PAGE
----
Fire officer voting: Yea vs. nay

The tradition of voting-in officers is fraught with problems, yet with adjustments may have a place in a professional volunteer service

As we get through the election season, I wonder if voting is the right thing for the fire service. I am not talking about voting in the federal elections, but voting for our own leadership. 

It is somewhat of a time-honored tradition in most volunteer departments to elect their leaders annually, resulting in a popularity contest and sometimes the wrong person is elected. Do we really want to choose the person who is leading us into some of the most dangerous situations we will ever face by popularity? 

One of the big differences between a paid department and a volunteer department is the way we choose our leaders. In a paid department, a competitive process that requires length of service in a grade, testing, oral boards and a selection committee, usually chooses officers. 

This process is often so competitive that it may take decades for someone to move up the ranks. Although it is not a perfect process, the rigor is admirable.

Bendable rules
On the other hand, requirements of volunteer departments vary greatly and may even vary year to year in one department. Some departments have worked on outlining minimum standards both in years in grade and certifications, but all too often these requirements are waived or changed at the whim of the department. 

Even worse, sometimes these requirements are changed just to get someone into office who is not qualified. This leads to the classic good ole boys network and huge department fights.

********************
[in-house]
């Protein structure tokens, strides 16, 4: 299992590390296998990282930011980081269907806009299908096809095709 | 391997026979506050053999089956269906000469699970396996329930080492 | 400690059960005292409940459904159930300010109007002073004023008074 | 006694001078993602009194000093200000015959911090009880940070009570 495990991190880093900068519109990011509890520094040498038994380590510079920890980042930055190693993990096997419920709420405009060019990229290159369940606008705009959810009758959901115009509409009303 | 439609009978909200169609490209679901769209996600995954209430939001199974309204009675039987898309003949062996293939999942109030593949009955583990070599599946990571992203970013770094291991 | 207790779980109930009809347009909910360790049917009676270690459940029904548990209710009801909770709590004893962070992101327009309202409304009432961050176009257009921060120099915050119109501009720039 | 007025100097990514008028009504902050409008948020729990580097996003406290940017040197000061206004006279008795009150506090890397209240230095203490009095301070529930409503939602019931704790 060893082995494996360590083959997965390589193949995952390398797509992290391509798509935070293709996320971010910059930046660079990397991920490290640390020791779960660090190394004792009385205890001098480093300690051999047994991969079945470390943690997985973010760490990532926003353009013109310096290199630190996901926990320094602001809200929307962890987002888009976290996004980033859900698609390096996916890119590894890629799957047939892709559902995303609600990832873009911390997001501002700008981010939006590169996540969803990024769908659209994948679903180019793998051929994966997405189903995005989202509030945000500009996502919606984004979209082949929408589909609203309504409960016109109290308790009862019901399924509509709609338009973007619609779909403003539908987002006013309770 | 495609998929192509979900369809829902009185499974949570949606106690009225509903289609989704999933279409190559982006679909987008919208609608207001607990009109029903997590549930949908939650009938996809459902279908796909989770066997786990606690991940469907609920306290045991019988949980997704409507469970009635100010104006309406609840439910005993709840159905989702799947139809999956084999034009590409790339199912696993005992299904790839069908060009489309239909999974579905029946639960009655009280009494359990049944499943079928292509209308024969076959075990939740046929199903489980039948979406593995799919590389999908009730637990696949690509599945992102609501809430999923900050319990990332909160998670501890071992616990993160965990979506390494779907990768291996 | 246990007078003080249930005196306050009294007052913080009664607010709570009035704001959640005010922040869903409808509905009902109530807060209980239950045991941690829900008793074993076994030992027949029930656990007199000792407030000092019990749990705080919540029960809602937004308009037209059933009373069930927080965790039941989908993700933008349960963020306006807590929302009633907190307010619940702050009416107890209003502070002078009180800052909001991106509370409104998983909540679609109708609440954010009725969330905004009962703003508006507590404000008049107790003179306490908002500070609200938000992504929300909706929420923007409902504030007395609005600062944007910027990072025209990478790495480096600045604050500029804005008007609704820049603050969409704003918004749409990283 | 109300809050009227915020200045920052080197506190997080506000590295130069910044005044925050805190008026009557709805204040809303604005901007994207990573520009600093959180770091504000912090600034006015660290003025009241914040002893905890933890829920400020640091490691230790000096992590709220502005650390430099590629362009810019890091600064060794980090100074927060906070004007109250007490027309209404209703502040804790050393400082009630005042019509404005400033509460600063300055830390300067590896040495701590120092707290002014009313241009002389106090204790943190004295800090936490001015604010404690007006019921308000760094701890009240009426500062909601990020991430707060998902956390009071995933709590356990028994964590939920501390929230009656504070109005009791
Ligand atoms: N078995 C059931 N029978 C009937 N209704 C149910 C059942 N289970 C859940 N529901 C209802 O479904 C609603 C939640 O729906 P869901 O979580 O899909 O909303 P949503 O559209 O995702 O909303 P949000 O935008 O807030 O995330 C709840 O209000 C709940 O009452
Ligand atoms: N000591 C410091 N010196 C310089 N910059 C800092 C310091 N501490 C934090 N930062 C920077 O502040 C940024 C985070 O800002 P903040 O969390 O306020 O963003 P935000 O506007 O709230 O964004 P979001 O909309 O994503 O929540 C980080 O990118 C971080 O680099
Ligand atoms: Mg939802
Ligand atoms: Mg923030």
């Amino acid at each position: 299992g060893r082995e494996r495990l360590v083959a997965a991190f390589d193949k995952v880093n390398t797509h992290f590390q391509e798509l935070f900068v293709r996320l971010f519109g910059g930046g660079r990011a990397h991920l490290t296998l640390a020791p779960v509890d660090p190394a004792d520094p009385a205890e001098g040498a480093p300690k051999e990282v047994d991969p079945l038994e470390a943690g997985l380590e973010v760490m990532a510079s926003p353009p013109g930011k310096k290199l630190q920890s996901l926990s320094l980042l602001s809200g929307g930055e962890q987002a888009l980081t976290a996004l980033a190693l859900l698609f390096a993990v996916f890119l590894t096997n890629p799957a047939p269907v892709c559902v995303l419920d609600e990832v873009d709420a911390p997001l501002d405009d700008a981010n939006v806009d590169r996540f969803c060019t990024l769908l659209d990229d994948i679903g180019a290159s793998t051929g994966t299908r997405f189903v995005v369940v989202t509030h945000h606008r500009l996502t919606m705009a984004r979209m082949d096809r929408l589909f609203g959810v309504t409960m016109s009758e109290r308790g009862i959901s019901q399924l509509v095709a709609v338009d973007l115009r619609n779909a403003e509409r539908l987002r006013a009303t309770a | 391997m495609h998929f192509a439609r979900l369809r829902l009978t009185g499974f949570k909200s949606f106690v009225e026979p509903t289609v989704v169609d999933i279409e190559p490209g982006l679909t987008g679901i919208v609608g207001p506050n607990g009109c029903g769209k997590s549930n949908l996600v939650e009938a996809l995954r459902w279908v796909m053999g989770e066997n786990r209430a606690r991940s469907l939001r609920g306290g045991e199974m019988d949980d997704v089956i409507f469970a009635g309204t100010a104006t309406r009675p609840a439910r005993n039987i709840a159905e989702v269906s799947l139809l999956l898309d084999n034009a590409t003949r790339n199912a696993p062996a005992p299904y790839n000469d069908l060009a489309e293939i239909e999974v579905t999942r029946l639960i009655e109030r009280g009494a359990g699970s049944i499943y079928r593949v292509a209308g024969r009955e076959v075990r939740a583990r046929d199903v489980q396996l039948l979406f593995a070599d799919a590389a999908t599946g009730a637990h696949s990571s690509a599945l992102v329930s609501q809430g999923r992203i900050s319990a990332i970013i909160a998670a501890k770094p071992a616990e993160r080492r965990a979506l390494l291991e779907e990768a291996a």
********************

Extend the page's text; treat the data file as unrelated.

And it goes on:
The voting system in a volunteer department is an honored tradition reaching back to the origination of the department. Often the first chiefs were chosen solely because they started the department, or were the ones who lead the first meeting. 

The chief then may have picked his officers or there may have been another vote. If you weren't liked, you were blackballed. In many departments this has gone beyond officers and every member is voted on when they join, get off probation or have any change in membership.

Consequences of voting
The problem with this historic voting system is that the wrong vote can lead to large liabilities, closed departments and public harm. Voting not to accept a member can lead to a discrimination lawsuit. Voting in the wrong officer has lead to departments closing their doors and even worse, members being hurt. 

Voting has divided departments and caused members to quit. With all of that said, voting gives members (or at least the majority group) control over their department.

Maybe there is a way to get the best of both worlds. In the best-case scenario you would have a rigorous selection process that determines that all candidates are qualified for the position and then a vote by the members. 

To do this, we need to have accepted standards of what determines a qualified officer and it needs to be upheld. We also need to have enough qualified individuals to make a choice possible. 

Maybe it is a pipe dream in the volunteer service, but to be a professional volunteer service we need to try to make it happen. 

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